- MISUMI Top Page
- Quantum computing: three reasons for CAD designers
Ehningen is not exactly what you would describe as the centre of the world. The municipality in the Böblingen administrative district has almost 10,000 inhabitants, two streams called the Würm and the Krebsbach and a large bakery. However, this is only half the story, as Ehningen is also home to IBM’s German headquarters. And it has also been home to the first commercially usable quantum computer in Germany since June 2021.
A lot has been said about the IBM Quantum System One over the past few weeks, as well as what German industry is hoping this heralds. Reports of “ground-breaking possibilities when it comes to calculating molecular structures”, “quantum machine learning for the future of autonomous vehicles”, more precise weather forecasts or the end of our beloved traffic jams were widespread. But what about the computer-aided design sector? Can qubits and quantum algorithms open up new possibilities here, too? To cut a long story short: yes, we believe so. We have therefore compiled three reasons why you should look into quantum computing now.
Reason 1: Bye-bye, Prototyping
A quantum computer is powerful enough to simulate molecular statuses, structures or the interplay between these molecules – tasks which even binary supercomputers cannot complete. How does material A behave under condition B at time C? Tasks such as this one are currently primarily solved with complex prototypes, for example when developing more powerful batteries for electromobility applications. And prototyping is also a common method in CAD applications. The options provided in the virtual simulation will open up a new world from which materials sciences or material design can benefit – and therefore also the mechanical and plant engineering sector.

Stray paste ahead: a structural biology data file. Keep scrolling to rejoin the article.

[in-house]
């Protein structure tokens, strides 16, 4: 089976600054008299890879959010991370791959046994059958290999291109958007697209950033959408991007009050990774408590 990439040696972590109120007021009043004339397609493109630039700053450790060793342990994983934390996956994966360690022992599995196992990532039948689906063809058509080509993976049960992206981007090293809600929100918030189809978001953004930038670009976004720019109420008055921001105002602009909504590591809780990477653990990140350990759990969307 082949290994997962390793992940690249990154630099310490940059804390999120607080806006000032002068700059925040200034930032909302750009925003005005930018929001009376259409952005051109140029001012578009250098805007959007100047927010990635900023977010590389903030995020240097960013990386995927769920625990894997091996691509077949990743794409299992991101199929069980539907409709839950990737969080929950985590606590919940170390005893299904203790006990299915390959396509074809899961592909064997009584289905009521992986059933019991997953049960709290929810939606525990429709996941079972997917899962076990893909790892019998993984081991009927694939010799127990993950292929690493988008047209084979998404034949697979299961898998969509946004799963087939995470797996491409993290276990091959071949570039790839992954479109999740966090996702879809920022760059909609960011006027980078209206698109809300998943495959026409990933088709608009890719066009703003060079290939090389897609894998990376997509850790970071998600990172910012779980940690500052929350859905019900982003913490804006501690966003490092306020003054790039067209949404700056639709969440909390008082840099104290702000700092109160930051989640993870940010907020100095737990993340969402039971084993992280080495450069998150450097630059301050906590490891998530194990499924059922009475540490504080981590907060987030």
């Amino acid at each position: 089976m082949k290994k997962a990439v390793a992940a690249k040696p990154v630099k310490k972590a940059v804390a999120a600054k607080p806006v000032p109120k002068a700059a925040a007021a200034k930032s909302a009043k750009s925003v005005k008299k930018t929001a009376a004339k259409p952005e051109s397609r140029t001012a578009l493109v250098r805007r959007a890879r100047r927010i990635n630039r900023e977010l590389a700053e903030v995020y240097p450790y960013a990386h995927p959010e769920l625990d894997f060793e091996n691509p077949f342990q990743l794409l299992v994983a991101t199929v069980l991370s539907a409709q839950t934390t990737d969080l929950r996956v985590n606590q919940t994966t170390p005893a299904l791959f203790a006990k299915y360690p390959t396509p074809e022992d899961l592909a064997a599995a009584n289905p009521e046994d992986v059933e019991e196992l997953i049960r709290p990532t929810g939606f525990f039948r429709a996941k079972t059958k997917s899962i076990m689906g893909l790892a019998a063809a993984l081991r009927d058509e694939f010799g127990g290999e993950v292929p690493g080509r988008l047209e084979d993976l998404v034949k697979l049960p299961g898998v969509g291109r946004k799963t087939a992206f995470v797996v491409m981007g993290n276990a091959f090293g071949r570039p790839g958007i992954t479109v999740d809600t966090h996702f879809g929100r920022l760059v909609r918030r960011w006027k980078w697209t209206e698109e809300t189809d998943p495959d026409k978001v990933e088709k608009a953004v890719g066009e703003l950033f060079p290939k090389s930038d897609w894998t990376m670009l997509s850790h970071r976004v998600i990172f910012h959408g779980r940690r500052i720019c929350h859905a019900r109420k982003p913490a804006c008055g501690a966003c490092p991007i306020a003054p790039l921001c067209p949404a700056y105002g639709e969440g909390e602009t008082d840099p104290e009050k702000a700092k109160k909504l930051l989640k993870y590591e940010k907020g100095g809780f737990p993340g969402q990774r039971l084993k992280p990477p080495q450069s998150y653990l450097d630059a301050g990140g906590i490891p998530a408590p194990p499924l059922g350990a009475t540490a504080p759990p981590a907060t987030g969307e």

Reason 2: 3D printing, as cool as possible
We will stay on the topic of prototyping, as these models can be produced using a 3D printer. The general problem here is that the printed parts come out of the printer at high temperatures and deform while they cool down. Deviations from the configured dimensions of just a few millimetres can render the printed part useless. This is where the benefits of the quantum computer come in. As already described in reason 1, the simulation power provided by the quantum computer can disassemble the component into many small particles prior to printing and calculate every single deformation. This means nothing is left to chance.
Reason 3: We already use the laws of quantum physics
Admittedly, the field of physics took a long time to decipher some of the really odd laws in a quantum world – and then had to accept them. However, once a friendship had been formed, quantum physics applications quickly spread into many different areas. Whether solar cells, GPS devices, MRI scans, fibre-optic networks or a good old laser pointer: all of them are based on quantum principles. The idea of a quantum computer is also not new, having its roots in the 1980s. Will everything now progress very quickly? We can only suppose so. Therefore, things are going to remain exciting and you should definitely keep up!